(from a novella) - - a story by the Ukrainian soldier

April 15, 2023
This essay is written by Ukrainian warrior Dmytro Lysun. Age: 35 years. Code name: Bald.
Photo credit: Dmytro Lysun

(from a novella)

Evening was falling. Red beams of sunlight were shining over the horizon. There were sunflowers as far as the eye could see. What do sunflowers mean to an ATO (Anti-Terrorist Operation, the official name of the combat operations that Ukraine was running in the Donbass region from 2014 till early 2018) combatant? Sunflowers are the place you hide, where someone hides from you, where things can be hidden, and where you might find something with your head -- or more likely your feet.

The decision was made to spend the night here. Even though we were theoretically on our side, the demarcation line was very dynamic and conditional. The APC slyly drove backwards, leaving reverse tracks and a whole labyrinth through the sunflowers. The commander set up concealed observation posts and told us the defense plan. We ate what we had in the "armor" (armored vehicle), broke and spread out some of the sunflower stalks for bedding, and started settling in. Three people to one sleeping bag. The three officers were next to us, just like in that dug-out. They'd gotten used to each other.

There was a clear sky for the sunset. Later, stars started to appear First, one by one. Then, they were scattered across the sky in huge clusters.

You know what the sky's like in August. Like a tablecloth of the universe. There is so much beauty in the world, but people came up with war.

There's Ursa Major. It used to help him find way home: in summer, the Bear was always directly over the neighbors' house in the evening. There is Cassiopeia, Scorpio, Andromeda. The everlasting Ursa Minor, pointing to north with the tip of its tail. North, toward the longed-for cold calm, to what seemed eternal. He could do with that right about now. Somewhere just a bit further along in this sky, the queen of the North -- Aurora Borealis --was dancing her spellbinding, swaying dance. Somewhere beyond Tromsø, at the gateway to the Arctic, where the snow and mountains shoot black and white movies, she reigns. She is tempting him, beckoning him there. He could just set off running across the stars. Northward. And just as they once led seafarers to their harbors, hundreds of years ago, so will they lead him to a port of joy and dreams come true.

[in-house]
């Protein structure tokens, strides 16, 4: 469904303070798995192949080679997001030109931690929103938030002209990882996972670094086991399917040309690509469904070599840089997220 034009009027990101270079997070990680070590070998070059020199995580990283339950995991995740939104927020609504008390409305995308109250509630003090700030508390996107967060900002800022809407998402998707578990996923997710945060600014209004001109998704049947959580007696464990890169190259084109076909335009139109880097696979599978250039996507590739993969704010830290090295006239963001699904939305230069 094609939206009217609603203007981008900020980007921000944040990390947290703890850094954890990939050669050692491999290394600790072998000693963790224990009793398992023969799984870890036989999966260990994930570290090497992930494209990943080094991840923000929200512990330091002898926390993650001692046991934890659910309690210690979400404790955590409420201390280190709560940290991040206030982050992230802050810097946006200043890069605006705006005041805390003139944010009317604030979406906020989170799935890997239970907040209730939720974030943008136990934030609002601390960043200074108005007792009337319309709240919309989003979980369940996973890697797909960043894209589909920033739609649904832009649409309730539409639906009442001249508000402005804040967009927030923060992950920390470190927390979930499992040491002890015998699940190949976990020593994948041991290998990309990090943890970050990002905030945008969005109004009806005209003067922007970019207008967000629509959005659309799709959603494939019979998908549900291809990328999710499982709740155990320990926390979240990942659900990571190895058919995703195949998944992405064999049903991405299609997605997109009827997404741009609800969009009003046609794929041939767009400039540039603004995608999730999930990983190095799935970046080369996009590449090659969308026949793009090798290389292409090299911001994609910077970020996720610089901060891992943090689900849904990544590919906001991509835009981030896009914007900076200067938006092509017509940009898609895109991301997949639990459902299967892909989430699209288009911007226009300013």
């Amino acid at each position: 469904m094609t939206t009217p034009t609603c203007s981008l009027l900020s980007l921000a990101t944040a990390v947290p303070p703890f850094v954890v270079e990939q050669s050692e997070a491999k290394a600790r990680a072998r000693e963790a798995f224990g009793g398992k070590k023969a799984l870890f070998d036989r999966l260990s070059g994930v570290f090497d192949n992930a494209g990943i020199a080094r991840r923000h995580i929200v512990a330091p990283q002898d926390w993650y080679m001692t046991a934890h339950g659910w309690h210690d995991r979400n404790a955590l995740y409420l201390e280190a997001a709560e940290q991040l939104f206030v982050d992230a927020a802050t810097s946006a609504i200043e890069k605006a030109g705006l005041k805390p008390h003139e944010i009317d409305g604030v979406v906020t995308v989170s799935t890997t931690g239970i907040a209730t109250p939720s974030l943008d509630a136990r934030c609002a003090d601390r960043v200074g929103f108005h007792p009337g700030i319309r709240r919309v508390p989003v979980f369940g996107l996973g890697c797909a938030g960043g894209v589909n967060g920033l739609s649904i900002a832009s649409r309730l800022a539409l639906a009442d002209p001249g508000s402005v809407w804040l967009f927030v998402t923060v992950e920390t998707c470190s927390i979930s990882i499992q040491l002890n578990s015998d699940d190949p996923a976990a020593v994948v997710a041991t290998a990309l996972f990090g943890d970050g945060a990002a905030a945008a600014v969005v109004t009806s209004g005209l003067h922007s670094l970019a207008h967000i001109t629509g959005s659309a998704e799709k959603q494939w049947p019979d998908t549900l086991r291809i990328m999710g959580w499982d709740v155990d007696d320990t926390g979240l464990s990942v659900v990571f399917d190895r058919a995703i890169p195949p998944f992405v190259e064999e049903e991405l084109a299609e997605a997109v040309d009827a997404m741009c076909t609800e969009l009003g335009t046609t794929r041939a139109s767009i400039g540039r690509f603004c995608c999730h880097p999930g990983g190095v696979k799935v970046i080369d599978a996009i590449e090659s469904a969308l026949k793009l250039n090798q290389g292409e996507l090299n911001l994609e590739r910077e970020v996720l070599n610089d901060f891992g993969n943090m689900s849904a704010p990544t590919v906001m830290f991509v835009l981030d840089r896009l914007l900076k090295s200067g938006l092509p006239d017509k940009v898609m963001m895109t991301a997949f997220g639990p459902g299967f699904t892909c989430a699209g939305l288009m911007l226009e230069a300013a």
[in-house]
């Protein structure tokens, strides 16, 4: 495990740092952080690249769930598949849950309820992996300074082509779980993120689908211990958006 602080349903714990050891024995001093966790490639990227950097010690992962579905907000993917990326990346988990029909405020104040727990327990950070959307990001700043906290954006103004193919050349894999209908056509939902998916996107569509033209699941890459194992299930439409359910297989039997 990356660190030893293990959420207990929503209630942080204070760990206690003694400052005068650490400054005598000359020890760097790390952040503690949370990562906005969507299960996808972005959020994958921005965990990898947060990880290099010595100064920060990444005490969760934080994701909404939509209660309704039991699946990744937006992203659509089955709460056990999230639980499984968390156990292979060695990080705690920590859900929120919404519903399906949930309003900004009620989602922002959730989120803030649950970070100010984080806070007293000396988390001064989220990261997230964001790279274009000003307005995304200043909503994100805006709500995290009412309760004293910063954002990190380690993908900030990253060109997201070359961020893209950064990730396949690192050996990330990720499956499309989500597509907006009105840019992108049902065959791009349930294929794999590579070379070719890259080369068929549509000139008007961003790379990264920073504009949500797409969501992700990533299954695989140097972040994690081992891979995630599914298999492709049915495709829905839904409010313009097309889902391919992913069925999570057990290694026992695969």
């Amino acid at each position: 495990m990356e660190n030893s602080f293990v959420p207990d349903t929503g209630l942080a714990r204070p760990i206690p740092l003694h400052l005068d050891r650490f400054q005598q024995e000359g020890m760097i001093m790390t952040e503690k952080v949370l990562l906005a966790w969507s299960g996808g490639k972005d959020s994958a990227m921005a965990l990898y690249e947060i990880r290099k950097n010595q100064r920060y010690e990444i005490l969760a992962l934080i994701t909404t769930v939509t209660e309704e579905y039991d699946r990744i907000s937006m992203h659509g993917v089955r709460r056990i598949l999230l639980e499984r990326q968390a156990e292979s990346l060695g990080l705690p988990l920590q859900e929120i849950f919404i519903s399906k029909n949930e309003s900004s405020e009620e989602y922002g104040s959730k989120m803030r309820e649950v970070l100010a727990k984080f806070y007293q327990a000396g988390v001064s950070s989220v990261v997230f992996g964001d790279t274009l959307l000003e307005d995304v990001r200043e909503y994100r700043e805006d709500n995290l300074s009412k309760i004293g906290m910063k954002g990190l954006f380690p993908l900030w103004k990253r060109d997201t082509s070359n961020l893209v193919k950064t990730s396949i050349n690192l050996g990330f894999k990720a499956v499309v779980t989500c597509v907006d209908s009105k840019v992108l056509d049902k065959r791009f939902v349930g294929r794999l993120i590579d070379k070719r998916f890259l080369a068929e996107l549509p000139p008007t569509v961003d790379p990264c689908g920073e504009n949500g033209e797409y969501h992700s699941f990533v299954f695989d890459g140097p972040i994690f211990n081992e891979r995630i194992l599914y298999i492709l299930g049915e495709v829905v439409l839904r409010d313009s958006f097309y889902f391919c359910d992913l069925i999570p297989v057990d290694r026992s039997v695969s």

"Bodia (Nickname for Bohdan), thanks for the sunflowers," --- he said, falling asleep.

"For what?"

"For the sunflowers. When else would I sleep in the sunflowers under a sky like this?"

He woke up from a nightmare in the middle of the night and recoiled. There was someone standing over him. Directly over him, looking down, standing there completely silent. He pretended to still be asleep and slowly reached for his machine gun. Everyone was sound asleep. There was no point in shouting. That would only make things worse. They might end up shooting each other in a sleepy panic. What should he do? What should he do? Think, think-think-think. "I'll pull the rifle closer and then turn around to get the safety off."

He slowly turned about and abruptly pulled the gun out. His heart was pounding. His eyes were huge. The moon came out from beyond the cloud. A big, almost full moon. "Damn, a sunflower. Aren't you ashamed of yourself, first lieutenant, sir? Scared of a sunflower. Damn".

This essay is made possible by the support of IREX Veteran Reintegration Program. The contents are the “sole responsibility of Recipient” and do not necessarily reflect the views of IREX.